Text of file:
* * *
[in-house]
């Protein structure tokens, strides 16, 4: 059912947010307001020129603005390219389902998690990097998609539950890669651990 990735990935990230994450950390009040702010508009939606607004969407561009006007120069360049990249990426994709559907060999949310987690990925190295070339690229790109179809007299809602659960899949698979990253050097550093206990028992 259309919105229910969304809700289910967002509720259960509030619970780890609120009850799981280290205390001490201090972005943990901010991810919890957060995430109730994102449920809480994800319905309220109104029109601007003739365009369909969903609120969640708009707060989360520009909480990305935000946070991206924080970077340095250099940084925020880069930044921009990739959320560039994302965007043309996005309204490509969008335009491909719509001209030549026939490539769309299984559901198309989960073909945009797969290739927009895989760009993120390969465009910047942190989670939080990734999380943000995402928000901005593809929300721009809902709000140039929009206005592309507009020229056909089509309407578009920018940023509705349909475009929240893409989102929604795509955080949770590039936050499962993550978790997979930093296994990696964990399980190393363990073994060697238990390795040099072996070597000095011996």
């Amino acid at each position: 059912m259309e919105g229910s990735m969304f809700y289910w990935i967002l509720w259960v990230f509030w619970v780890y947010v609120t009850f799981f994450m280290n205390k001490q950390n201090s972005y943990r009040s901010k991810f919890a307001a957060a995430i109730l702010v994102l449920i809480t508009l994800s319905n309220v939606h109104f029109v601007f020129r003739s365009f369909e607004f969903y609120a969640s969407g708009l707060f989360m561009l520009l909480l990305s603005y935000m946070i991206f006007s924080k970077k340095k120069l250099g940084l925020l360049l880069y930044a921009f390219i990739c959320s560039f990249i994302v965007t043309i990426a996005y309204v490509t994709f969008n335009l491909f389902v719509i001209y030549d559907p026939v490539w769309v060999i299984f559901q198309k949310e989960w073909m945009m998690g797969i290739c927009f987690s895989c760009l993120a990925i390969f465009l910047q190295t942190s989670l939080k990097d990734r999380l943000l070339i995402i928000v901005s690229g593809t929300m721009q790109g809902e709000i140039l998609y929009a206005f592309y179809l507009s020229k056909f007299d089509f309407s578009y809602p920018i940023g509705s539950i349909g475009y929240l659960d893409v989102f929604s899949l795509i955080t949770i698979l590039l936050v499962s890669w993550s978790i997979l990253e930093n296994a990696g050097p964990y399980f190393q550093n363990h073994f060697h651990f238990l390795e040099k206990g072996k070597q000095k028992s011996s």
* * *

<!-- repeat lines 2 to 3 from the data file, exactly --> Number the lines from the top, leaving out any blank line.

């Protein structure tokens, strides 16, 4: 059912947010307001020129603005390219389902998690990097998609539950890669651990 990735990935990230994450950390009040702010508009939606607004969407561009006007120069360049990249990426994709559907060999949310987690990925190295070339690229790109179809007299809602659960899949698979990253050097550093206990028992 259309919105229910969304809700289910967002509720259960509030619970780890609120009850799981280290205390001490201090972005943990901010991810919890957060995430109730994102449920809480994800319905309220109104029109601007003739365009369909969903609120969640708009707060989360520009909480990305935000946070991206924080970077340095250099940084925020880069930044921009990739959320560039994302965007043309996005309204490509969008335009491909719509001209030549026939490539769309299984559901198309989960073909945009797969290739927009895989760009993120390969465009910047942190989670939080990734999380943000995402928000901005593809929300721009809902709000140039929009206005592309507009020229056909089509309407578009920018940023509705349909475009929240893409989102929604795509955080949770590039936050499962993550978790997979930093296994990696964990399980190393363990073994060697238990390795040099072996070597000095011996």
């Amino acid at each position: 059912m259309e919105g229910s990735m969304f809700y289910w990935i967002l509720w259960v990230f509030w619970v780890y947010v609120t009850f799981f994450m280290n205390k001490q950390n201090s972005y943990r009040s901010k991810f919890a307001a957060a995430i109730l702010v994102l449920i809480t508009l994800s319905n309220v939606h109104f029109v601007f020129r003739s365009f369909e607004f969903y609120a969640s969407g708009l707060f989360m561009l520009l909480l990305s603005y935000m946070i991206f006007s924080k970077k340095k120069l250099g940084l925020l360049l880069y930044a921009f390219i990739c959320s560039f990249i994302v965007t043309i990426a996005y309204v490509t994709f969008n335009l491909f389902v719509i001209y030549d559907p026939v490539w769309v060999i299984f559901q198309k949310e989960w073909m945009m998690g797969i290739c927009f987690s895989c760009l993120a990925i390969f465009l910047q190295t942190s989670l939080k990097d990734r999380l943000l070339i995402i928000v901005s690229g593809t929300m721009q790109g809902e709000i140039l998609y929009a206005f592309y179809l507009s020229k056909f007299d089509f309407s578009y809602p920018i940023g509705s539950i349909g475009y929240l659960d893409v989102f929604s899949l795509i955080t949770i698979l590039l936050v499962s890669w993550s978790i997979l990253e930093n296994a990696g050097p964990y399980f190393q550093n363990h073994f060697h651990f238990l390795e040099k206990g072996k070597q000095k028992s011996s």